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KiwiRail visited South Korean shipyard after Government scuppered ferries

Georgina Campbell and Thomas Coughlan,
Publish Date
Wed, 14 Feb 2024, 4:07PM

KiwiRail visited South Korean shipyard after Government scuppered ferries

Georgina Campbell and Thomas Coughlan,
Publish Date
Wed, 14 Feb 2024, 4:07PM

KiwiRail visited a South Korean shipyard contracted to build its new Cook Strait mega ferries even after the Government called time on the project, the Herald can reveal.

In December last year, the Government declined KiwiRail’s request for an extra $1.47 billion for the Inter-island Resilience Connection (iReX) after the project’s total cost escalated to almost $3b.

Despite this, KiwiRail chief executive Peter Reidy said two members of his team visited the shipyard in January.

A $551m fixed-price contract to build the new ferries was signed with Hyundai Mipo Dockyard (HMD) in 2021.

“We have a long-standing relationship with Hyundai,” Reidy said.

“When you do business with Korea, it’s about face-to-face and we’ve got a very professional relationship with them.”

Reidy said they discussed various options including exiting the contract.

“In my professional career, I’ve never ever terminated a contract by text or a letter. You have a negotiation, you have a discussion, you sit down with them - that was the best decision.”

KiwiRail announced today it has officially started discussions to terminate the contract with HMD.

Reidy said HMD has a complex supply chain including 80 suppliers providing up to 150 components such as engines and lifeboats.

The negotiation to exit the contract could take a good month, Reidy estimated.

Asked whether the recent trip to the shipyard was disappointing, Finance Minister Nicola Willis said: “We asked KiwiRail to take the next steps to wind down project iRex and we asked that they did that in a way that was consistent with providing good value for money for taxpayers.”

Willis said she has confidence in Reidy and KiwiRail board chairman David McLean.

Finance Minister Nicola Willis. Photo / Mark Mitchell
Finance Minister Nicola Willis. Photo / Mark Mitchell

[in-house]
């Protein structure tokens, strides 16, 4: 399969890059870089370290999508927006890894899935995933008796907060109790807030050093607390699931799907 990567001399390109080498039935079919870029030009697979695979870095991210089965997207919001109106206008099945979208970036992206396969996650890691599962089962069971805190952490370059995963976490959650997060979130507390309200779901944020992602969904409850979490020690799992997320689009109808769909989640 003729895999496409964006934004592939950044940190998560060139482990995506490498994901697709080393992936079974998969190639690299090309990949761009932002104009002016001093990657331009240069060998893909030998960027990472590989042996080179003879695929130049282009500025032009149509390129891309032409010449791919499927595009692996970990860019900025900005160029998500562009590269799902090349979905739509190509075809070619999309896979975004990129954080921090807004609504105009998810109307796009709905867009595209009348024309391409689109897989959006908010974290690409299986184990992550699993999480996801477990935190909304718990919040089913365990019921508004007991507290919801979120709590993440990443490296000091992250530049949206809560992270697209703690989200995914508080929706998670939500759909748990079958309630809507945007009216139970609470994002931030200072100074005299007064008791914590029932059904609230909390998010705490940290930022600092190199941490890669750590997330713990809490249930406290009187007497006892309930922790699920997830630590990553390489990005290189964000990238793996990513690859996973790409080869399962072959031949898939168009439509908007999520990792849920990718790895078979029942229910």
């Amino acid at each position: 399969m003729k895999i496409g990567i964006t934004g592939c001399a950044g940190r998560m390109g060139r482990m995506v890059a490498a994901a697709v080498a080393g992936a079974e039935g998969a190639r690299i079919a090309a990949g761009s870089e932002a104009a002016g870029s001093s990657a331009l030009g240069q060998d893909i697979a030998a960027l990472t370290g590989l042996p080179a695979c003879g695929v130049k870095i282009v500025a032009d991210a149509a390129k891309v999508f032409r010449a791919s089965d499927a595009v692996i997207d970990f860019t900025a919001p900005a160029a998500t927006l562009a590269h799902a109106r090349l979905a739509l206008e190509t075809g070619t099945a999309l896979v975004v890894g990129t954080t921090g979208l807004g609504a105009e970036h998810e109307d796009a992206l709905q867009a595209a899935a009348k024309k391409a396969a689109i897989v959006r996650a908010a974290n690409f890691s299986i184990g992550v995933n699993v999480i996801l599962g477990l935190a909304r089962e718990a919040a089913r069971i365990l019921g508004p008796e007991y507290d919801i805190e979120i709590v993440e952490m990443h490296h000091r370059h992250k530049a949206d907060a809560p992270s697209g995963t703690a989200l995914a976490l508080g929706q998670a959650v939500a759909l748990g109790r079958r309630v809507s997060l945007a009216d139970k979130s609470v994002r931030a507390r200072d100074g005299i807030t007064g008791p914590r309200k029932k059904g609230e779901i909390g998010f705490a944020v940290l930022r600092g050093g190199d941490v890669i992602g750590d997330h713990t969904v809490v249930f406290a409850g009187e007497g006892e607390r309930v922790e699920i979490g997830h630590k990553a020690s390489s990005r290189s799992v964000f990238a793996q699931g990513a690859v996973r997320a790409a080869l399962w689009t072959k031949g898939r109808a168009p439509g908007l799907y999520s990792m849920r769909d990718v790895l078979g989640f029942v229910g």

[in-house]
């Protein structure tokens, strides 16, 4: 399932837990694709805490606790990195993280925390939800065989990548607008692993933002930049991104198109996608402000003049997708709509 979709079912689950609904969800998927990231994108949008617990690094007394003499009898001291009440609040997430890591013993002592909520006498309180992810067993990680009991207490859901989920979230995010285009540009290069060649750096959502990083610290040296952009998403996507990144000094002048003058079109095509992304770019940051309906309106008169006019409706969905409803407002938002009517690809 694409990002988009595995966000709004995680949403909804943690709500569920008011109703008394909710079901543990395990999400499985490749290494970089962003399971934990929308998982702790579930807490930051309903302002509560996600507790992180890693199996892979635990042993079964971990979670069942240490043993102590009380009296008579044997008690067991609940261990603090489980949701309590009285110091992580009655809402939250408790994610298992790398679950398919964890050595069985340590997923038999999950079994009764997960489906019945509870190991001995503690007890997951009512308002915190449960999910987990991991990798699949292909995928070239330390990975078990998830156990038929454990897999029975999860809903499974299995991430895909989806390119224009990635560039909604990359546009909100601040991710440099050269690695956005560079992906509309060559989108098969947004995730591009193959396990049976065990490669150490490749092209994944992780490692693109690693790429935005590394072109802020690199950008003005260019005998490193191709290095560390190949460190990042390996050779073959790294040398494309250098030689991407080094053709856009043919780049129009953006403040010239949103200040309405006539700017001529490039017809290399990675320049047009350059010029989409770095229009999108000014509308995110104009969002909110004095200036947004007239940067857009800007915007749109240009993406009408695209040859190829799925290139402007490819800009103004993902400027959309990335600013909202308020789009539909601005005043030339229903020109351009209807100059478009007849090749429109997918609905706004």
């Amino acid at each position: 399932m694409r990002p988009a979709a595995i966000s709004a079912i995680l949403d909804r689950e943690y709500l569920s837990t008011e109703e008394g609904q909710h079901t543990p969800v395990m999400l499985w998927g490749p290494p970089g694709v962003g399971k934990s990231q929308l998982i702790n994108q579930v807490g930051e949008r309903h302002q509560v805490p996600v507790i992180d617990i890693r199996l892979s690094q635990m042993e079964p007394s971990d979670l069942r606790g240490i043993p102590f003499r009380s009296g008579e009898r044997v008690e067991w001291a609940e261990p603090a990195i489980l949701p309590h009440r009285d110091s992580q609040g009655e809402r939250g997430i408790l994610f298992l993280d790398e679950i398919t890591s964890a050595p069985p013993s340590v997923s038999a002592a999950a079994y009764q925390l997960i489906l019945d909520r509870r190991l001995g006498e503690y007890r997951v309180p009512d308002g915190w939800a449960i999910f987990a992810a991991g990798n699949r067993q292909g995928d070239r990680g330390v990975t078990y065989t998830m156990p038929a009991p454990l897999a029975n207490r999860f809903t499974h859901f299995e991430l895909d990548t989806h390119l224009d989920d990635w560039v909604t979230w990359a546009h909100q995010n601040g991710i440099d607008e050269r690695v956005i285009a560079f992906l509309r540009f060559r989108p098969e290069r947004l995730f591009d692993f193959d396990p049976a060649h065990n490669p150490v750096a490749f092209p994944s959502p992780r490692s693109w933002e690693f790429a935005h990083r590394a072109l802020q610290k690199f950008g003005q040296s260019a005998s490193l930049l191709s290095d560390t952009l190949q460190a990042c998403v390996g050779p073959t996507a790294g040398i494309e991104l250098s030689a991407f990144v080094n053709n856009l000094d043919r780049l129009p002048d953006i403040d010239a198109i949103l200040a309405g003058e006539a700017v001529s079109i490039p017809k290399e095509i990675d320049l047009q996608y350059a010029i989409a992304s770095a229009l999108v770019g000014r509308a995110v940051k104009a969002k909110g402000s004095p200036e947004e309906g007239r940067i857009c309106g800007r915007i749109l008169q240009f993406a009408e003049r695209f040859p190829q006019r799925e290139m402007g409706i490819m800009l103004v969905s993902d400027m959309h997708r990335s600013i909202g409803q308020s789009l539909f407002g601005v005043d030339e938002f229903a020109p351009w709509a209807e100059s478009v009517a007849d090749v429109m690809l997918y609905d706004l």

Before Christmas, Reidy suggested the HMD deal could be rescued and the ships could still be built and then sold instead.

Willis said this would have been a risky strategy.

“There would be the question of whether there would be a buyer and we did not judge that it would be a good use of public money to be funding a train organisation to be procuring and selling ships.”

There were ongoing negotiations regarding the cost of exiting the contract, Willis said.

“Those matters are of a commercial nature and we are doing all that we can to minimise the impost on taxpayers.”

HMD was not the one at fault, Willis said.

“New Zealand respects contract law, we will be negotiating the exit of this contract in accordance with that. New Zealand is a good reliable partner both to Korea and many countries around the world.”

Willis said she was sympathetic to KiwiRail’s board and management who would have seen the cost of the project “spinning out of control.

“It’s regrettable that the last government didn’t intervene earlier. We are where we are and we are resolutely focused on solutions for the future.”

The Government has announced it will appoint a ministerial advisory group (MAG) to provide independent advice and assurance to ministers on future options for a Cook Strait connection.

The Ministry of Transport will also lead an assessment of long-term inter-island service requirements.

KiwiRail expects replacement options for the Interislander ferries will be part of these broader reviews.

Reidy said they will be working with customers and international shipbrokers on options to source suitable replacement ferries.

“KiwiRail will be working closely with the Government, MAG, and all stakeholders on options for a safe, reliable and resilient Cook Strait connection to transport freight and passengers,” KiwiRail said.

“KiwiRail would like to thank our people, contractors, our port, Mana Whenua and union partners, and all those who have worked tirelessly on this project up to this date, but, unfortunately, we cannot proceed without further Government funding. We respect the Government’s role as shareholder and funder to make this decision.”

He thanked HMD for their partnership through the design phase of the ferries.

“HMD has continually shown its value and professionalism as one of the world’s leading shipbuilders, with work delivered to the highest quality.”

KiwiRail bosses will front the Transport and Infrastructure select committee tomorrow for the state-owned enterprise’s annual review.

Georgina Campbell is a Wellington-based reporter who has a particular interest in local government, transport, and seismic issues. She joined the Herald in 2019 after working as a broadcast journalist.

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